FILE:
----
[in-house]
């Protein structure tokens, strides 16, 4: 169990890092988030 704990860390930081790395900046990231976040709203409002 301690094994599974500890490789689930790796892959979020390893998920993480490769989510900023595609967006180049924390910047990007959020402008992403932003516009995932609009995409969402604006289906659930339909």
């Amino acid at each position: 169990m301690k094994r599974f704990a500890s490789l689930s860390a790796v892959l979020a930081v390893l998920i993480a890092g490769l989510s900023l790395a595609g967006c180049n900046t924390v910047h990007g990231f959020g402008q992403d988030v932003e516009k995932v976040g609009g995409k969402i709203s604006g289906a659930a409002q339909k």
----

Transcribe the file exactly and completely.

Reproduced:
[in-house]
């Protein structure tokens, strides 16, 4: 169990890092988030 704990860390930081790395900046990231976040709203409002 301690094994599974500890490789689930790796892959979020390893998920993480490769989510900023595609967006180049924390910047990007959020402008992403932003516009995932609009995409969402604006289906659930339909």
């Amino acid at each position: 169990m301690k094994r599974f704990a500890s490789l689930s860390a790796v892959l979020a930081v390893l998920i993480a890092g490769l989510s900023l790395a595609g967006c180049n900046t924390v910047h990007g990231f959020g402008q992403d988030v932003e516009k995932v976040g609009g995409k969402i709203s604006g289906a659930a409002q339909k």